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  1. #1
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    Ditching the training wheels (or skipping them)

    My daughter is rocking the balance bike, and is very very interested in riding the 12" hand-me-down that's waiting for her. We've done some riding around, with an adult holding on to the handlebars, and she's started to get the pedaling down so that she's not constantly hitting the coaster brakes. So all is good. Except my back hurts, and there's no subtle way I can suddenly drop the handlebars. Plus she's not practicing steering.

    So I'm thinking of getting something like this:
    http://www.amazon.com/Balance-Buddy-...dp/B000MISWIW/
    Has anyone tried it?

  2. #2
    Lula Mae = 15 lbs. bike_boy's Avatar
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    Or, I hear some folks have had sucess with this pedal-less bike:
    (when considering skipping training wheels to help in moving to a pedal bike)

    http://www.mystriderbike.com/
    My SO: Laugh now bike_boy, for tomorrow you will pay !!
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    Quote Originally Posted by DropDeadFred View Post
    nobody wins anything thinking they're going to lose! (except the lottery)

  3. #3
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    That's the balance bike she's currently rocking, actually. But she still needs to learn to pedal and to start and stop. My guess is we're looking at just a couple of weeks of transition here, but I'm not sure. She's determined, but also very little.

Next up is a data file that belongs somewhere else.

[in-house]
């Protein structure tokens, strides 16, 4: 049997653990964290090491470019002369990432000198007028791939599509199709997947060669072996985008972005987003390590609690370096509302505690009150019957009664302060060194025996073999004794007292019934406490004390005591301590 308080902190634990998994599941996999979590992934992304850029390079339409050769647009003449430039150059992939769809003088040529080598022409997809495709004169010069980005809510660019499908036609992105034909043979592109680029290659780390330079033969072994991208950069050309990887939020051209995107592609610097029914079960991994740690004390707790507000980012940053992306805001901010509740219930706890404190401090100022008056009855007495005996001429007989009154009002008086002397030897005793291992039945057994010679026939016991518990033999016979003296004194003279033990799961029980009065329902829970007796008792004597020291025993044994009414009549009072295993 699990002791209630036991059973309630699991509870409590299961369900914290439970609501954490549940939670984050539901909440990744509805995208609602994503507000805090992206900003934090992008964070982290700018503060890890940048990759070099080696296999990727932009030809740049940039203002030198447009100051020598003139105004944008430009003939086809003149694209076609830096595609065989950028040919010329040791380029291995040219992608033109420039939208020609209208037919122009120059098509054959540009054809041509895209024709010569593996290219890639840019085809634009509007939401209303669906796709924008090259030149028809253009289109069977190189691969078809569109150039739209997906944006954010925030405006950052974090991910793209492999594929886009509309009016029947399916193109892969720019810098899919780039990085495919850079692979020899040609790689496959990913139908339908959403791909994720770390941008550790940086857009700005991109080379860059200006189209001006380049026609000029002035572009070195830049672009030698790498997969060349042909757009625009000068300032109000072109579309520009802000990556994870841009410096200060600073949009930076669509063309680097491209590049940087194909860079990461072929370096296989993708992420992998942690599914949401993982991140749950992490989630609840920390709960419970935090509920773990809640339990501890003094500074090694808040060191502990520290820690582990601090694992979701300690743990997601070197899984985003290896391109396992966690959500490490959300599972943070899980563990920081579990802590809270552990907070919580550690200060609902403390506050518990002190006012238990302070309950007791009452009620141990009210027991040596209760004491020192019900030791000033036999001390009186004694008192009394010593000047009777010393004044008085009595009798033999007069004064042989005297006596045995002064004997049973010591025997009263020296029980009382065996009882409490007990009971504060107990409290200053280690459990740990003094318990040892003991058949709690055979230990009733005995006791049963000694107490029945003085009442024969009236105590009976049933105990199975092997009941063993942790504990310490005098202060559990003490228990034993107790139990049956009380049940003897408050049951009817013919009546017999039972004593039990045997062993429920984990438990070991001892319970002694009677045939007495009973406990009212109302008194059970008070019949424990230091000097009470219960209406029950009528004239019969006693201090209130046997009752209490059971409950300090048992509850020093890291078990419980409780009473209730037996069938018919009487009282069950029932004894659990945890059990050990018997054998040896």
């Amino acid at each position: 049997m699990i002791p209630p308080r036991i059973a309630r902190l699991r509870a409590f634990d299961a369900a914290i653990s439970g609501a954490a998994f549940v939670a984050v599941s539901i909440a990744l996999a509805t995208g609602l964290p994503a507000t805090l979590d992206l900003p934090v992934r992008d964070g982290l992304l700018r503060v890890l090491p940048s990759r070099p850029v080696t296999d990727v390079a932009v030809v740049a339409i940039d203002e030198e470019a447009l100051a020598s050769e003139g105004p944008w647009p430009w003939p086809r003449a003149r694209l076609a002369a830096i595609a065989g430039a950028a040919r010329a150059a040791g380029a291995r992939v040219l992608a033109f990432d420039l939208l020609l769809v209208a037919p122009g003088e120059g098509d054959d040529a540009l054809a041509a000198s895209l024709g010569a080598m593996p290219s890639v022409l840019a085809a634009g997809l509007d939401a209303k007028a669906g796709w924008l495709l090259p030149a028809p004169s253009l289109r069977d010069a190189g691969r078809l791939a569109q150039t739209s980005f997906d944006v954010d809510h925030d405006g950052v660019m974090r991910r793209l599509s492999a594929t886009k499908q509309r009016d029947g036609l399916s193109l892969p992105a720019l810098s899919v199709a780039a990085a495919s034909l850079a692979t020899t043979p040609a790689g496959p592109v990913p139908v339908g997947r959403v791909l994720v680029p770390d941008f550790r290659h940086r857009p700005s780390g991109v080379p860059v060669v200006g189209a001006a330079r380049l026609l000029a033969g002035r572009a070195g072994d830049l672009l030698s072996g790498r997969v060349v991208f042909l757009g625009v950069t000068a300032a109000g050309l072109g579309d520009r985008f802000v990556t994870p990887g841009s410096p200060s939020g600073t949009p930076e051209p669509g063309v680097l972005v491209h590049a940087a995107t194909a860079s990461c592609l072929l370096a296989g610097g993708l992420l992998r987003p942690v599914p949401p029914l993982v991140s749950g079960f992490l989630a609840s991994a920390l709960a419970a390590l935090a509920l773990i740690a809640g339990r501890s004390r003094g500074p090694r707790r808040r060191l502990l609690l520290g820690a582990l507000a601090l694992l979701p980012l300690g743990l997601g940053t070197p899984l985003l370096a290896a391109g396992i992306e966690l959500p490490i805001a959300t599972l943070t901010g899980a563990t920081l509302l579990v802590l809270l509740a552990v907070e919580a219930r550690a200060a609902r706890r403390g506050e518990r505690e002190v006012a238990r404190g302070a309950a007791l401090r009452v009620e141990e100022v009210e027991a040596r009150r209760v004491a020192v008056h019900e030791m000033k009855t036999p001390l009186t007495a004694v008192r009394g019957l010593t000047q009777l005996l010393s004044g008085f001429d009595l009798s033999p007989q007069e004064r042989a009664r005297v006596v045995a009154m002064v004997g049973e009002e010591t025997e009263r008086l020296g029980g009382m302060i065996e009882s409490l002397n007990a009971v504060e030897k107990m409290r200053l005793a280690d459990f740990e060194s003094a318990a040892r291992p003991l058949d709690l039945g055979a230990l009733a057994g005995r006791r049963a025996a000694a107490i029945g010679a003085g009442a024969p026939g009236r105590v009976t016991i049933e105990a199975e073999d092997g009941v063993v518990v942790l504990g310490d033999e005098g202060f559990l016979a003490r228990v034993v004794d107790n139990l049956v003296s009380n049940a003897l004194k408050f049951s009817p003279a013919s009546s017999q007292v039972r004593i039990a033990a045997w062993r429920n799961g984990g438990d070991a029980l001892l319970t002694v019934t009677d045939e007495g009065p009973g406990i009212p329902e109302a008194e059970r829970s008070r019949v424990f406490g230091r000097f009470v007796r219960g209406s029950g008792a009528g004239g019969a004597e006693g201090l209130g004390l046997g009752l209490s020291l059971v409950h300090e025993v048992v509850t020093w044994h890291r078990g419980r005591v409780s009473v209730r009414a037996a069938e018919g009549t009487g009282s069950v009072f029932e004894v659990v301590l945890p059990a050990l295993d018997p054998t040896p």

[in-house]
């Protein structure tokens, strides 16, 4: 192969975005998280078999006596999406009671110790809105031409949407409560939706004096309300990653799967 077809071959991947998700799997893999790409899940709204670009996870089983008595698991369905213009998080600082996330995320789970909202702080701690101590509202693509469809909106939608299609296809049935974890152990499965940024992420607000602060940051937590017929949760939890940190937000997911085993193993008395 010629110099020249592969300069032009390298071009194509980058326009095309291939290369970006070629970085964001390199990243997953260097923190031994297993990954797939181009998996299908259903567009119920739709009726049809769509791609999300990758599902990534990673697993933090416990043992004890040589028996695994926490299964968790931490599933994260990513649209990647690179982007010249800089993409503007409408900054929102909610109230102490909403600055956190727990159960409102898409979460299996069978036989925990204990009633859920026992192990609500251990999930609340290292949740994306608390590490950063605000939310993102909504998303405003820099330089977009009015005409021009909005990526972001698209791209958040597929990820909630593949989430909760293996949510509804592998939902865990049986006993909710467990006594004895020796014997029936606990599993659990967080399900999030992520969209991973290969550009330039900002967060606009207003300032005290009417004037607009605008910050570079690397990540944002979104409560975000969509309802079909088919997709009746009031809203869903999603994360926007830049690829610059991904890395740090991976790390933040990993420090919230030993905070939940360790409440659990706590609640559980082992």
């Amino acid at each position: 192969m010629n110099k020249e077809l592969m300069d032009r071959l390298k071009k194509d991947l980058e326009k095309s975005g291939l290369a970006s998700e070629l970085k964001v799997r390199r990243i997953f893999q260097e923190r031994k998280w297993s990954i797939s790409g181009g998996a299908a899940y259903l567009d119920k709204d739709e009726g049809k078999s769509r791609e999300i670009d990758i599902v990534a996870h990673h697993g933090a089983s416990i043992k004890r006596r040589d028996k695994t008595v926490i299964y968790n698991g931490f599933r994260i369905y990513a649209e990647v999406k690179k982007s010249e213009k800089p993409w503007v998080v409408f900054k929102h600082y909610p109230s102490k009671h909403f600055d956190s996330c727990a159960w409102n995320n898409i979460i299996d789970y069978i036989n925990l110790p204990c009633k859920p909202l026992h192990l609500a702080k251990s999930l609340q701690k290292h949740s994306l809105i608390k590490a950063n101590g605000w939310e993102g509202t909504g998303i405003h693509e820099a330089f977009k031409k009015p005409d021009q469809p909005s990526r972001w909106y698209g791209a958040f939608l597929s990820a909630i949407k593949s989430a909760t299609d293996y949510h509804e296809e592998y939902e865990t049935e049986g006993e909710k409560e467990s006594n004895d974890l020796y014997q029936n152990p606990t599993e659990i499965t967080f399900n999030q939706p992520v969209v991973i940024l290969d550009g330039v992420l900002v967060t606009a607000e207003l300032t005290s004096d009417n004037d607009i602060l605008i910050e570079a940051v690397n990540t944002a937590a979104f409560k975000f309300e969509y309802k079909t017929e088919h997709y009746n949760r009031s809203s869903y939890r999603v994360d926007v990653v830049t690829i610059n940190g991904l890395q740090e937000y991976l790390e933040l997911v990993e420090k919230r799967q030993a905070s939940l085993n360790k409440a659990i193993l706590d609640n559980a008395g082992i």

4. #4
    Lula Mae = 15 lbs. bike_boy's Avatar
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    oops, I should have read your initial post more clearly per balance bike...sorry !!
    My SO: Laugh now bike_boy, for tomorrow you will pay !!
    Me: Ah, 20 seconds of glory; a lifetime of pain !!


    Quote Originally Posted by DropDeadFred View Post
    nobody wins anything thinking they're going to lose! (except the lottery)

  5. #5
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    We've used the Balance Buddy (I think ours went onder a different name though) for our last two kids and it's worked well for us. For heavier kids it can be a challenge to keep up and keep them balanced, but far better than the handlebar/seat grab technique. I recommend you get one

  6. #6
    Resident smartass. Fargo Wolf's Avatar
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    Take the pedals off the hand-me down bike and let her push herself around on that. In this way, she can learn to balance on the bike w/o assistance, yet, at the same time, still have the ability to put both feet down at the same time if required. it also familiarizes her with said bike's handling. When she is really scooting around with the pedals off and it's more than obvious that she's mastered balancing, put the pedals back on. It shouldn't take too long for her to get the hang of pedaling.

  7. #7
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    Training wheels are the instrument of the devil and should be declared illegal under whatever is your equivalent of the Trades Description Act. They are unfit for purpose and do knack all for "training" them

  8. #8
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    Quote Originally Posted by bike_boy View Post
    Or, I hear some folks have had sucess with this pedal-less bike:
    (when considering skipping training wheels to help in moving to a pedal bike)
    http://www.mystriderbike.com/